Mississauga’s aerial battle against tree-killing bugs takes break until next year


Published June 22, 2022 at 1:47 pm

Mississauga’s aerial spray plan to save the city’s trees from an army of invasive, leaf-eating insects has wrapped up for this year.

Under the City of Mississauga’s Aerial Spray Program, low-flying helicopters sprayed areas of the city over several weeks earlier this spring, concluding their 2022 efforts on June 8.

The air assaults targeted what Mississauga officials formerly called the “gypsy moth,” aka Lymantria dispar dispar (LDD).

Officials say the objective was to “target and manage” the leaf-munching caterpillars, which left unchecked can kill trees at an alarming rate.

Moving forward, City staff said today (June 22) at council that they’ll monitor the sprayed areas over the summer and fall to determine the effectiveness of the program.

Staff added that in the years to come, they’ll seek to fine-tune the program so, like Toronto, they can target more specific areas for the invasive pest each spring or every other spring.

Ward 2 Councillor Pat Mullin, whose area of south Mississauga was largely targeted for spraying, told her council colleagues and staff that she received positive feedback from residents.

“I received lots of emails complimenting staff for their efforts,” said Mullin, adding many residents said they are grateful that they can enjoy their back yards knowing the trees have been sprayed. “Staff did a great job with a challenging issue.”

Mississauga officials also encourage people living in spray zones to keep an eye on trees on their property for signs of LDD.

They say residents can help by:

  • year-round: reporting sightings of LDD to the City of Mississauga
  • now through July: installing burlap skirts around tree trunks and destroying any caterpillars and pupae
  • August through next May: scraping egg masses off trees and other hard surfaces and soak them in soapy water for at least 48 hours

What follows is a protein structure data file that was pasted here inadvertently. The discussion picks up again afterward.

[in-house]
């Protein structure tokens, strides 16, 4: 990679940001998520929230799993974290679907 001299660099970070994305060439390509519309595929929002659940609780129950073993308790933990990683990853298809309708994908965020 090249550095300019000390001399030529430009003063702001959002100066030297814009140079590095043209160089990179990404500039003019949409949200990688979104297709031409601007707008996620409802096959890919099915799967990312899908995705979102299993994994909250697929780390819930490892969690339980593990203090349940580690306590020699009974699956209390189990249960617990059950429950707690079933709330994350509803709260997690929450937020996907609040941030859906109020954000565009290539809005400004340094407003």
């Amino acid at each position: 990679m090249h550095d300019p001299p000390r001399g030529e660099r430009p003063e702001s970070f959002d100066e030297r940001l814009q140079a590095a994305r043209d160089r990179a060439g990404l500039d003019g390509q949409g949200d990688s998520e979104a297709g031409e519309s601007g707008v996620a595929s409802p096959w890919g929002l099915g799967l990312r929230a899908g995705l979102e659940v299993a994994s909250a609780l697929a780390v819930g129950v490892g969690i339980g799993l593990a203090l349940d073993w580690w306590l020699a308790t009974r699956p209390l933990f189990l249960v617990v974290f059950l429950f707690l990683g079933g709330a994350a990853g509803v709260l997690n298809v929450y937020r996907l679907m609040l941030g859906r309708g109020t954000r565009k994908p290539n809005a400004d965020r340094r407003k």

Under the aerial spray program, the helicopters typically sprayed at about 5 a.m. and from 15 to 30 metres above the treetops in specific areas of the city plagued by the hungry bug. An interactive map provided by the City shows which areas were targeted.

The “gypsy moth” has been an unwelcome presence in Mississauga for years and it’s a serious threat to the tree canopy in several parts of the city as it eats oak trees and other hardwood species.

The aerial spray program protects hardwood trees like maple, oak, elm, ash, poplar, willow and birch.

City of Mississauga interactive map shows some areas of Mississauga that were sprayed.

While the City has used other methods to control the population of the insect, aerial spraying has been determined to be the most effective weapon.

Mississauga forestry staff received $3 million in the City’s 2022 budget with which to stage this year’s aerial battle against the hungry pest.

The City last spray-bombed areas in 2018, which helped slow the LDD population for about two years. But within the past year-and-a-half or so, the tree-munching pest has returned in force in Mississauga and across southern Ontario.

The insecticide used in spraying is called Foray 48B, containing the active ingredient Bacillus thuringiensis subspecies kurstaki (Btk).

The spray produces fine droplets that are small enough to stick to the leaves of trees. Btk is a naturally occurring bacterium found in soil and has been approved by the Pest Management Regulatory Agency, an agency of Health Canada, for aerial use over urban areas.

According to Health Canada, Btk treatment is considered low-risk to human health and the environment. It is only toxic in the caterpillar stage of the LDD life cycle and does not affect adult moths or butterflies.

Last year, it was determined the “gypsy moth” was also making a nuisance of itself in another way.

People who came into close contact with heavily-treed areas developed rashes, which were not serious in nature, but caused symptoms of slight stinging and itchiness for several days.

Native to Europe, LDD was introduced to North America several decades ago. The caterpillars eat leaves from trees during the spring and early summer.

While healthy trees can grow back their leaves in the same season, an ongoing infestation weakens trees and can make them more likely to be damaged from other insects as well.

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